Pigments and Dyes

Posted by Marc Jackman on

Colourants can be classified into two categories: Pigments & Dyes


Pigments are solid, decorative materials in the form of small discrete particles that are insoluble in the medium in which they are applied to, they can be inorganic or organic and are coloured, black or white materials which are practically insoluble and are suspended within a medium. Since they are suspended in the binder the physical condition of the particles is hugely important, this is why manufactures rigidly control production conditions to ensure uniformity within each production batch as the smallest change can drastically affect the shade and strength of the pigment

The Earliest Pigments were inorganic and of natural origin: Lead White, Red Lead, Lapis Lazuli, Malachite, Cinnabar and various oxides of iron


Dyes are a coloured substance that can be applied in a solution or dispersion to a substrate and giving it a coloured appearance, they are mainly soluble in water and in the process of dissolving lose their crystal-like structure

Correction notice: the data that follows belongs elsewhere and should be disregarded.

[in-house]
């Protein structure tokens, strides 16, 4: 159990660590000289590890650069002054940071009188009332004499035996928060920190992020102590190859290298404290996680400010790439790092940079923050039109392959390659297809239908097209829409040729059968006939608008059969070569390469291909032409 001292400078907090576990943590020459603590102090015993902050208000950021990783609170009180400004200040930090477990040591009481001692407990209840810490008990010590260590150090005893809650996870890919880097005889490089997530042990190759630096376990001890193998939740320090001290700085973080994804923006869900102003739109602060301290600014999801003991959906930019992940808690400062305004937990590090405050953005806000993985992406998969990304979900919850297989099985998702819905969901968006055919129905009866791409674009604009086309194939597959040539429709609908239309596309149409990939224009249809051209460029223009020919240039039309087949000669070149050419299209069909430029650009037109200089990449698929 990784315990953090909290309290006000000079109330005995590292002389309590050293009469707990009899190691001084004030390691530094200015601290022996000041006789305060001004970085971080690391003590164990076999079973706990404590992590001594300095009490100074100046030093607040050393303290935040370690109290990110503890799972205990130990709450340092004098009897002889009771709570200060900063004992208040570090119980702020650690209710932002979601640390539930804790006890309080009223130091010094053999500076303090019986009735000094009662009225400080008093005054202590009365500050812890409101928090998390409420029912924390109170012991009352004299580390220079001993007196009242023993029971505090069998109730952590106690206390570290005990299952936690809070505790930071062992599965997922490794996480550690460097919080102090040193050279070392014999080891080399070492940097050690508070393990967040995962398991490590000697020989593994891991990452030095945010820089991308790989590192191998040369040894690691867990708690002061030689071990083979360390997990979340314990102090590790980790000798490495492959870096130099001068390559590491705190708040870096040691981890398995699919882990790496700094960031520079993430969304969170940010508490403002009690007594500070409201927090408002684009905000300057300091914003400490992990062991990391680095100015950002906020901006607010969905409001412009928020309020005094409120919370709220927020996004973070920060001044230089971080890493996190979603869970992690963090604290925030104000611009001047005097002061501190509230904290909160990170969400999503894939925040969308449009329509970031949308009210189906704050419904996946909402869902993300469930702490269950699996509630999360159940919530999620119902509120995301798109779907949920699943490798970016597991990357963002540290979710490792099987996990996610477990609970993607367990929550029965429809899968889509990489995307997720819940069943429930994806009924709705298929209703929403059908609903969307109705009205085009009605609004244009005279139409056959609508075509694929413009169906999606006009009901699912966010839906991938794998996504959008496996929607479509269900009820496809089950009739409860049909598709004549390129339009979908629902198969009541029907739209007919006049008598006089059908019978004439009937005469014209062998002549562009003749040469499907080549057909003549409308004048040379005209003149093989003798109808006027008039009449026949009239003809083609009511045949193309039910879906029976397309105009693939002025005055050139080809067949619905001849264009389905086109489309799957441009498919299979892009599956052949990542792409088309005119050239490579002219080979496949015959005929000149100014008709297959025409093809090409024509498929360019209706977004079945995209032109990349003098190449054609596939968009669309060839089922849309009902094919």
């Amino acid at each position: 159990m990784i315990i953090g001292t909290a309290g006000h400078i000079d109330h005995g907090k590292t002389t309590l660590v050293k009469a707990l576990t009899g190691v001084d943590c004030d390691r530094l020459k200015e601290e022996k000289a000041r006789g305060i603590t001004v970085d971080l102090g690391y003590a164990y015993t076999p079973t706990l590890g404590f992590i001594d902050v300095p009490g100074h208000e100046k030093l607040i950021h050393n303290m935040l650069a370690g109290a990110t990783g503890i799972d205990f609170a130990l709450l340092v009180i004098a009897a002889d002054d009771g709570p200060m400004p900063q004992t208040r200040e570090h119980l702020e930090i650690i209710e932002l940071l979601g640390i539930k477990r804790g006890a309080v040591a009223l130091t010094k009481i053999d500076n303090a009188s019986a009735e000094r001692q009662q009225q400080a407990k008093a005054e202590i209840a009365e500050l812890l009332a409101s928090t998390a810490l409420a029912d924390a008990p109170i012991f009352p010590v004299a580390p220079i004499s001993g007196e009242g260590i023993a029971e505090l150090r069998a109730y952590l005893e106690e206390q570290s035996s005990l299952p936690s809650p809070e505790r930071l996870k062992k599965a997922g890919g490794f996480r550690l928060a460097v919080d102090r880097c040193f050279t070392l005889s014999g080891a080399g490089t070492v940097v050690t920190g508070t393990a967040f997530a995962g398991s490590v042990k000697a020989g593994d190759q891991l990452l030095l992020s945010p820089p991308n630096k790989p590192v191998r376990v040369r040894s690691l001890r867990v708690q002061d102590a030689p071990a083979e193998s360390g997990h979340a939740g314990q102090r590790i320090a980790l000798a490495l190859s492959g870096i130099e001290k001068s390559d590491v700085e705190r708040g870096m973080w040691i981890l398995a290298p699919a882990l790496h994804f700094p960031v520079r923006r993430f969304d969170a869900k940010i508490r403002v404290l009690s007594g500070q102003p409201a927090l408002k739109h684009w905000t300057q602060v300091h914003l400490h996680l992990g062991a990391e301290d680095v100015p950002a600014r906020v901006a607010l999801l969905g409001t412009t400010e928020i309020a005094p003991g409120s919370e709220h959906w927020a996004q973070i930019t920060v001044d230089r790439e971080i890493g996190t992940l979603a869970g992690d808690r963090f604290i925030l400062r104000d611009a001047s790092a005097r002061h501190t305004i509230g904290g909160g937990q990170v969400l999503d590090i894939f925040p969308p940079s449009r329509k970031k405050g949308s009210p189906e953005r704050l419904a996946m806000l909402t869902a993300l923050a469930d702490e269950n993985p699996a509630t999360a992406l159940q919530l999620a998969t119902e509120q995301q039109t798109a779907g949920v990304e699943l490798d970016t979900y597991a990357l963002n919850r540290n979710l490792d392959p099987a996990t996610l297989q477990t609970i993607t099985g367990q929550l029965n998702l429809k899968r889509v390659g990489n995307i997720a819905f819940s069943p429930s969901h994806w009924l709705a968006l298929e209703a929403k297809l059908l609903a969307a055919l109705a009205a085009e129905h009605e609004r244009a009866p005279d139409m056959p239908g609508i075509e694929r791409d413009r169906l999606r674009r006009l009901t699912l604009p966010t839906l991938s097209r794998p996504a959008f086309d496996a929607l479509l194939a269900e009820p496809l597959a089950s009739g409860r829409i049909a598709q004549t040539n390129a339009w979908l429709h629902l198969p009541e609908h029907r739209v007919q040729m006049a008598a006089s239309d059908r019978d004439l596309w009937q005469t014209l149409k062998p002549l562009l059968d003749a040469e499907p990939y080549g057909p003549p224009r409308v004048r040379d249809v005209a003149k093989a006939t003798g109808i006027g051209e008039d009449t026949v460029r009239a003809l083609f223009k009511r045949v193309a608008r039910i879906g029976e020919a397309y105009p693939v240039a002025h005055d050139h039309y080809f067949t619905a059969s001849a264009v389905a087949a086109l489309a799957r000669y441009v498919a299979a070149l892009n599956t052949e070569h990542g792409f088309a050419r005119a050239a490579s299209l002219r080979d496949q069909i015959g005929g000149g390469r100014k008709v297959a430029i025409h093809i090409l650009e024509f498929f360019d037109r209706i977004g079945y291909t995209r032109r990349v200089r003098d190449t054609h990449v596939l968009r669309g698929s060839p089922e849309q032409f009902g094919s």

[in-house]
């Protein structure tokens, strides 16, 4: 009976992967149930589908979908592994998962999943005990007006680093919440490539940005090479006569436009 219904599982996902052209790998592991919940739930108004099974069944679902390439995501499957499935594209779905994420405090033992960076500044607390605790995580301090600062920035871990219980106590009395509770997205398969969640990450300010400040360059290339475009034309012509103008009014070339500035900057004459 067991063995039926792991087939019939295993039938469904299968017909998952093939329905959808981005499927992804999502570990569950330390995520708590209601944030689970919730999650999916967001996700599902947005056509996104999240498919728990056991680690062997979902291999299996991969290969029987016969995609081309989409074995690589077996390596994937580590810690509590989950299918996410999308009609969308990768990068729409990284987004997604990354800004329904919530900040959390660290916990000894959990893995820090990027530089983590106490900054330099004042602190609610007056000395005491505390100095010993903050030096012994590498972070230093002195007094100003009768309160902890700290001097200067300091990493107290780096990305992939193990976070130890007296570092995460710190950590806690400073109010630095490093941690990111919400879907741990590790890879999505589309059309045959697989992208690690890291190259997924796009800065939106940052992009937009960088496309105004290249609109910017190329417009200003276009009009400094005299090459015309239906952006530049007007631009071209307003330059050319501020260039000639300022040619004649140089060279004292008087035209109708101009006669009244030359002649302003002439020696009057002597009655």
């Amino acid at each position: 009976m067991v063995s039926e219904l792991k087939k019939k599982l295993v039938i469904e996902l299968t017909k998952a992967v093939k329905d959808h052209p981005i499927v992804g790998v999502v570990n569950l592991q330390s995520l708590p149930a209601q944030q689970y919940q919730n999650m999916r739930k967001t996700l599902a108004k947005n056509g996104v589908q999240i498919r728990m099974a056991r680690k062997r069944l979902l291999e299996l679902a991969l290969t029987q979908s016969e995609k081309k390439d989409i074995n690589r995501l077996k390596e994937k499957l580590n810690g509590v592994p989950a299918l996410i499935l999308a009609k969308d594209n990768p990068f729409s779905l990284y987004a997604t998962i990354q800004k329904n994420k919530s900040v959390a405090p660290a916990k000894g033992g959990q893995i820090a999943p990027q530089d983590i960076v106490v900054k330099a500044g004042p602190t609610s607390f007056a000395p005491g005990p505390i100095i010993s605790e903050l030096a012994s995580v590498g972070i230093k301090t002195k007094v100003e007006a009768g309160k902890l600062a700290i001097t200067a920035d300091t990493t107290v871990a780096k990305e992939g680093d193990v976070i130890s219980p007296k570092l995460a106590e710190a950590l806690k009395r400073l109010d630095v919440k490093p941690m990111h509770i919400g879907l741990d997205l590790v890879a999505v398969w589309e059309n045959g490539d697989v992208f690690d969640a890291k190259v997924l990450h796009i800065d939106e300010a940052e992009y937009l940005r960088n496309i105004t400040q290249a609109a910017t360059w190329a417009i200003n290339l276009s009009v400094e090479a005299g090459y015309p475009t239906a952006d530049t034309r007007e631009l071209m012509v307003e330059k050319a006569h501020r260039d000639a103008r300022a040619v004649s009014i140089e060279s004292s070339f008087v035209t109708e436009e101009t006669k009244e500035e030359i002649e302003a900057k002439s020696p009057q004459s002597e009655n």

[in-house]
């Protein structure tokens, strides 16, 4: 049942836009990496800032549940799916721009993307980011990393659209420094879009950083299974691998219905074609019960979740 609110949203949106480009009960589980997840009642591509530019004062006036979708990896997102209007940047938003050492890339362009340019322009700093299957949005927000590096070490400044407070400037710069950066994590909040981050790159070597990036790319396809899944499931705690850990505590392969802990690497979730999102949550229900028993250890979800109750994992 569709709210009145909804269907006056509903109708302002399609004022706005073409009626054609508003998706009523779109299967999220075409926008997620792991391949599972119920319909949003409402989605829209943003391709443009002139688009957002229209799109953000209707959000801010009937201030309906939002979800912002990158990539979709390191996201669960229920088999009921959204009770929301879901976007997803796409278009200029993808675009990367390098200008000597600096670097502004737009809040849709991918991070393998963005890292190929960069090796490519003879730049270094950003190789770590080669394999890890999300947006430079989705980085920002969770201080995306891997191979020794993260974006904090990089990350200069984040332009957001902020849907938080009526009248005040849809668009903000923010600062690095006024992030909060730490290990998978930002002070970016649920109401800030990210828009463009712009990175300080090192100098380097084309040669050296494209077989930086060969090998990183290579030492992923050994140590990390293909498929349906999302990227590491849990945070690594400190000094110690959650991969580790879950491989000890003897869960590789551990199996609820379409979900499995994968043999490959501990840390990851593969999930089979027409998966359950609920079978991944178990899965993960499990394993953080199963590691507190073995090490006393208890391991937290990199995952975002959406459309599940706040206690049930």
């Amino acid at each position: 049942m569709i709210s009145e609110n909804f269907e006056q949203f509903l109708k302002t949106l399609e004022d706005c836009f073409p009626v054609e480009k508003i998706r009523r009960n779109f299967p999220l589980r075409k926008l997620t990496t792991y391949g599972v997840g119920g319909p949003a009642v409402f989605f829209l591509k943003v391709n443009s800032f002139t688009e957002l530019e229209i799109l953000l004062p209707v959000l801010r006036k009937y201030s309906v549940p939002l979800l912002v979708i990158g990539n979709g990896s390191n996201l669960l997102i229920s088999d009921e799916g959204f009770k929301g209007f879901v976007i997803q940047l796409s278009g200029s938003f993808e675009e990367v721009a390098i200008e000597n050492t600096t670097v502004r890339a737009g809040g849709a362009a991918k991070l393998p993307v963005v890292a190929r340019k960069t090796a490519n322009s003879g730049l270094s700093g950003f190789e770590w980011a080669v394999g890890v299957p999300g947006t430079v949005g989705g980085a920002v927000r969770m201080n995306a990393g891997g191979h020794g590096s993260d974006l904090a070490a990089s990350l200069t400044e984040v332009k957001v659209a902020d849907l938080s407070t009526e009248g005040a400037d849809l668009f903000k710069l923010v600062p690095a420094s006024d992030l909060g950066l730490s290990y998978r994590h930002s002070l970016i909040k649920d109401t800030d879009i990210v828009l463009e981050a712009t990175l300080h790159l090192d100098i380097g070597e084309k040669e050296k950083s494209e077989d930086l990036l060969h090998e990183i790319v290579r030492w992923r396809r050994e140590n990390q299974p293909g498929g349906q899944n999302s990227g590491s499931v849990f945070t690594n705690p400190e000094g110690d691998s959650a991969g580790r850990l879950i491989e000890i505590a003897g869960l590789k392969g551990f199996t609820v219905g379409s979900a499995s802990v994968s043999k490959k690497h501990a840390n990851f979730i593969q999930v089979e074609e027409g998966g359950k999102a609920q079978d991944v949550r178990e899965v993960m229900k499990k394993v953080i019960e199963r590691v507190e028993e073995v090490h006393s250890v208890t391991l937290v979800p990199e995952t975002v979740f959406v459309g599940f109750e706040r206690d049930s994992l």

Whilst both pigments and dyes are very similar as far as the basic chemical composition goes, it is by physical characteristics rather than chemical composition that pigments, and dyes are different from each other


Although little is known about the relation between the chemical constitution and lightfastness of pigments it is clear that it is defined by the chemistry of the molecule

Dyes are the most susceptible to the Ultraviolet Rays from the sun as they can break the bonding of a dye molecule and destroy the colour, causing the colour to appear faded

Pigments these days are mainly lightfast with the exception of a few pigments Rose Madder for example, these are usually called fugitive pigments and have mainly been replaced with a more lightfast alternative, the quinacridones for example, Pigment Violet 19 (Quinacridone Rose) has mostly replaced Pigment Natural Red 9 (Rose Madder)

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